• An invitation to join Mr Mercer and your Editor in prison!


    Above, HM Prison Dartmoor and inset, one of Her Majesty’s residents on D Wing.

    British Gazette readers will be used to getting the occasional unsolicited offer. Generally these will be to take up membership of a book club or to purchase a new kitchen or visit a nearby supermarket. Invitations to become a guest of Her Majesty at one of her penal establishments however will be very thin on the ground!

    We feel urged however to make invitation due to a report that has appeared in today’s Plymouth Herald.
    Herewith: http://www.plymouthherald.co.uk/Plymouth-MP-Johnny-Mercer-British-sniper/story-28568180-detail/story.html
    It is the most extraordinary report of our Dearly Beloved Political Masters considering the prosecution of a British Army sniper for failing to warn an enemy combatant he was about to shoot him. The excellent Mr Mercer, a former British Army officer is understandably appalled! Mr Mercer is the Member of Parliament for Plymouth Moor View. Mr Mercer is so appalled he has recommended that should the authorities prosecute this soldier they prosecute him also.

    We feel that this organ and it’s Editor (and hopefully readers) will support the stance taken by Mr Mercer in supporting the solider. As a result we formally wish to state (for the record) that the British Gazette thinks the actions of this soldier were perfectly OK and in the best traditions of making war on the enemies of Her Majesty the Queen.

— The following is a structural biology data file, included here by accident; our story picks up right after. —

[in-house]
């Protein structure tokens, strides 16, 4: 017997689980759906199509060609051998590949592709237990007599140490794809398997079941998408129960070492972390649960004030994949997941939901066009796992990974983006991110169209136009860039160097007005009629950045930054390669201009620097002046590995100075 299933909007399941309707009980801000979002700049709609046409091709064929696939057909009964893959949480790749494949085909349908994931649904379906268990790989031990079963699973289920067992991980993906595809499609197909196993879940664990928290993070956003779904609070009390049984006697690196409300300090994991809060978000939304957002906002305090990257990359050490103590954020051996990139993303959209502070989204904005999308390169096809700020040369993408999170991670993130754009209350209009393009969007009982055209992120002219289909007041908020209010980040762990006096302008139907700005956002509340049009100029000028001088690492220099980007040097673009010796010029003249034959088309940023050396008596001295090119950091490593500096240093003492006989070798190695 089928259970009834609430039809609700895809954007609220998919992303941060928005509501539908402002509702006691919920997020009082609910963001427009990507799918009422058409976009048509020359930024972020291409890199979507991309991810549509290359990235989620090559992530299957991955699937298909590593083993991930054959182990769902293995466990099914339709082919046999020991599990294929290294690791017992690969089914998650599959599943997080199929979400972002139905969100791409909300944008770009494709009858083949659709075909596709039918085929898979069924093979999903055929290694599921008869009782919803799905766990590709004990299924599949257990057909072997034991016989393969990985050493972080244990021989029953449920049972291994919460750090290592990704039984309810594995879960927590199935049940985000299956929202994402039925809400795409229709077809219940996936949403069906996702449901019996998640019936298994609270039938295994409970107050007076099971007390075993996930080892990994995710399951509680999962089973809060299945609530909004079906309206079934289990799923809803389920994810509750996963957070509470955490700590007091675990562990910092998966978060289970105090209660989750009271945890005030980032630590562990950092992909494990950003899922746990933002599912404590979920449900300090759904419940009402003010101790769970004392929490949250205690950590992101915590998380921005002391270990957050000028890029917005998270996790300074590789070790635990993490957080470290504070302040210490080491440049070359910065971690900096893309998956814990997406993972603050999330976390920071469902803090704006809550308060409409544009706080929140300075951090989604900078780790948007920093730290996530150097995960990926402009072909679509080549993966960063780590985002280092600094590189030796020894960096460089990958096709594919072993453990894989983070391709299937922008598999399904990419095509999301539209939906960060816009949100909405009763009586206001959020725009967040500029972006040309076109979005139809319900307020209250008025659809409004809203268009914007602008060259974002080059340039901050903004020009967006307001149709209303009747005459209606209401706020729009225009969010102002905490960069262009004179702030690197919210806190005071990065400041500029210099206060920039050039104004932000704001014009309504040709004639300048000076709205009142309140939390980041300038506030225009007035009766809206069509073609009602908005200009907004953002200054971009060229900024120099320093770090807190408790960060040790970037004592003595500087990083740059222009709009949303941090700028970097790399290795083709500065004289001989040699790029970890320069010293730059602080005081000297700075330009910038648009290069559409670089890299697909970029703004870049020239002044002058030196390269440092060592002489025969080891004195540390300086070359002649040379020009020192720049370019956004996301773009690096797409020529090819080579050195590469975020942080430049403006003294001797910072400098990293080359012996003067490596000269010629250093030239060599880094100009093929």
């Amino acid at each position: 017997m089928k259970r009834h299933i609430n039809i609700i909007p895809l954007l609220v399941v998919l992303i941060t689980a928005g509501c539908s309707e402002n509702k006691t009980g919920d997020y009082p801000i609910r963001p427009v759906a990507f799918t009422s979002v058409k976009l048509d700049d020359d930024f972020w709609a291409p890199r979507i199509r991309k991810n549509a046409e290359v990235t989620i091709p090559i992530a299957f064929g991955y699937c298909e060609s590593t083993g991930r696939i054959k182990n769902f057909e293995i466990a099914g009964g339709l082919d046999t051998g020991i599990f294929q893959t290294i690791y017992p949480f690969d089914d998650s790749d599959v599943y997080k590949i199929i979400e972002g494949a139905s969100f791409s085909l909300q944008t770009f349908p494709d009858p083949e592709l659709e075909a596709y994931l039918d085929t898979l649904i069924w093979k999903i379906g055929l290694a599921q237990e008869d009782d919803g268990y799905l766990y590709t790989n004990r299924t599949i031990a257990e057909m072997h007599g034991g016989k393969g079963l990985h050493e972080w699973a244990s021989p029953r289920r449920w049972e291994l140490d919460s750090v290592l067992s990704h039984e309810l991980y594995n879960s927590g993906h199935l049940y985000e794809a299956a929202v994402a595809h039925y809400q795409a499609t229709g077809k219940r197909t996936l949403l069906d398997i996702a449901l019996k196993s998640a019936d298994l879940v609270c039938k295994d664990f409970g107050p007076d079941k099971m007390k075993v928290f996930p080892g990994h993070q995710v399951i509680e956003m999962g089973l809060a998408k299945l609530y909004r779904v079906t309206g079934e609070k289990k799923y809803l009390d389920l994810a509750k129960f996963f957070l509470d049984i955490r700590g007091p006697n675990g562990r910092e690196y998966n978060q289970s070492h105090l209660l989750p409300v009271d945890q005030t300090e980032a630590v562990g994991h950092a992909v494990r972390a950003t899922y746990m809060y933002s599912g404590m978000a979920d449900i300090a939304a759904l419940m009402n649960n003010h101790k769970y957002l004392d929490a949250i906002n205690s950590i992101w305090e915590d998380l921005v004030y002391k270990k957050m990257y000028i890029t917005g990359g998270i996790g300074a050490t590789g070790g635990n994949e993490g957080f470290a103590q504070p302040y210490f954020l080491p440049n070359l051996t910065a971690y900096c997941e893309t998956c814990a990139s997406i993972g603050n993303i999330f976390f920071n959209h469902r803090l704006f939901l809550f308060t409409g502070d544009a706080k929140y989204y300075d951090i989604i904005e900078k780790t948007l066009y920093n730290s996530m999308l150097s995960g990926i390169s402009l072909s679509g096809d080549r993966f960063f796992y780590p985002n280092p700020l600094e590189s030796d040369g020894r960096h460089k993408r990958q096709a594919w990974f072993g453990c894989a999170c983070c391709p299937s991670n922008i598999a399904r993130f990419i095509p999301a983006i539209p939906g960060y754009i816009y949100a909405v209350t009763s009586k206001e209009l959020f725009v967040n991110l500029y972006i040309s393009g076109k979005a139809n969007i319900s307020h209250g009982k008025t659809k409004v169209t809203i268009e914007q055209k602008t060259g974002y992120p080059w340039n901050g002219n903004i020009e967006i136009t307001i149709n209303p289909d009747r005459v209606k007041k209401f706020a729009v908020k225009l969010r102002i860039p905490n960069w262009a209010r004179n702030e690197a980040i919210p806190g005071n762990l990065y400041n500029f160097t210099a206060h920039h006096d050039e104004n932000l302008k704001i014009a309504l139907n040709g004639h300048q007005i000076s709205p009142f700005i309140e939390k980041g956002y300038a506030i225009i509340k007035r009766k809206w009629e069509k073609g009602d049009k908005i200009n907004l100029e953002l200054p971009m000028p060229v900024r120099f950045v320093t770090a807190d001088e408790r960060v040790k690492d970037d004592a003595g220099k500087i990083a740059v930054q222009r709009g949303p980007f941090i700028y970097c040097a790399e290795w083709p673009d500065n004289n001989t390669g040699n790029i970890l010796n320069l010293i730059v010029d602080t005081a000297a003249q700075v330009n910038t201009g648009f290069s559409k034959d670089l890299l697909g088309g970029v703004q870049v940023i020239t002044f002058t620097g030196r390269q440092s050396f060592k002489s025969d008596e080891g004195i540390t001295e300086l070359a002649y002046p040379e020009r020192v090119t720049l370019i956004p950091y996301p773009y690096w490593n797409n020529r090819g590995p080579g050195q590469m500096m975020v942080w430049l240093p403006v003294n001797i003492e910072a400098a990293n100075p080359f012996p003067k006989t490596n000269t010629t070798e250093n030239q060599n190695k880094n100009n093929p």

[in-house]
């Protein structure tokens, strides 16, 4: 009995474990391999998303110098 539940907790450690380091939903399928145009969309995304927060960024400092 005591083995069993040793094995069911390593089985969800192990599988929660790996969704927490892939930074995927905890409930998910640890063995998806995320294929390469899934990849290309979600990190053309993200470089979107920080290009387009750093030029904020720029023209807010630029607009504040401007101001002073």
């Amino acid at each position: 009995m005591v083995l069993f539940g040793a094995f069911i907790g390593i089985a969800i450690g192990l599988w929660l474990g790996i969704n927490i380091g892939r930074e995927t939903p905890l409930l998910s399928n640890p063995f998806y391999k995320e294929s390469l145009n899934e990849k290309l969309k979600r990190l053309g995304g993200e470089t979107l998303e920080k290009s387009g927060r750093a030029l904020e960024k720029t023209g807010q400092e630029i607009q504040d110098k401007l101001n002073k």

Should some member of the politically correct brigade (Comrade Corbyn for instance) feel alarmed and distressed by the aforesaid statement they are encouraged to complain and report this article as an example of “hate crime” and demand the prosecution forthwith of the Editor and also any persons commenting in support of the article and the Editor.

    Caution: Distribution of this article in the form of a hypertext link may be construed as causing the offence of racially or religiously aggravated harassment, alarm or distress pursuant to Section 31(1)(c) of the Crime and Disorder Act 1998 (c.37).

    A person guilty of this offence is liable on conviction on indictment to imprisonment for a term not exceeding two years, or to a fine, or to both, or on summary conviction to imprisonment for a term not exceeding six months, or to a fine not exceeding the statutory maximum, or to both (s.31(4)).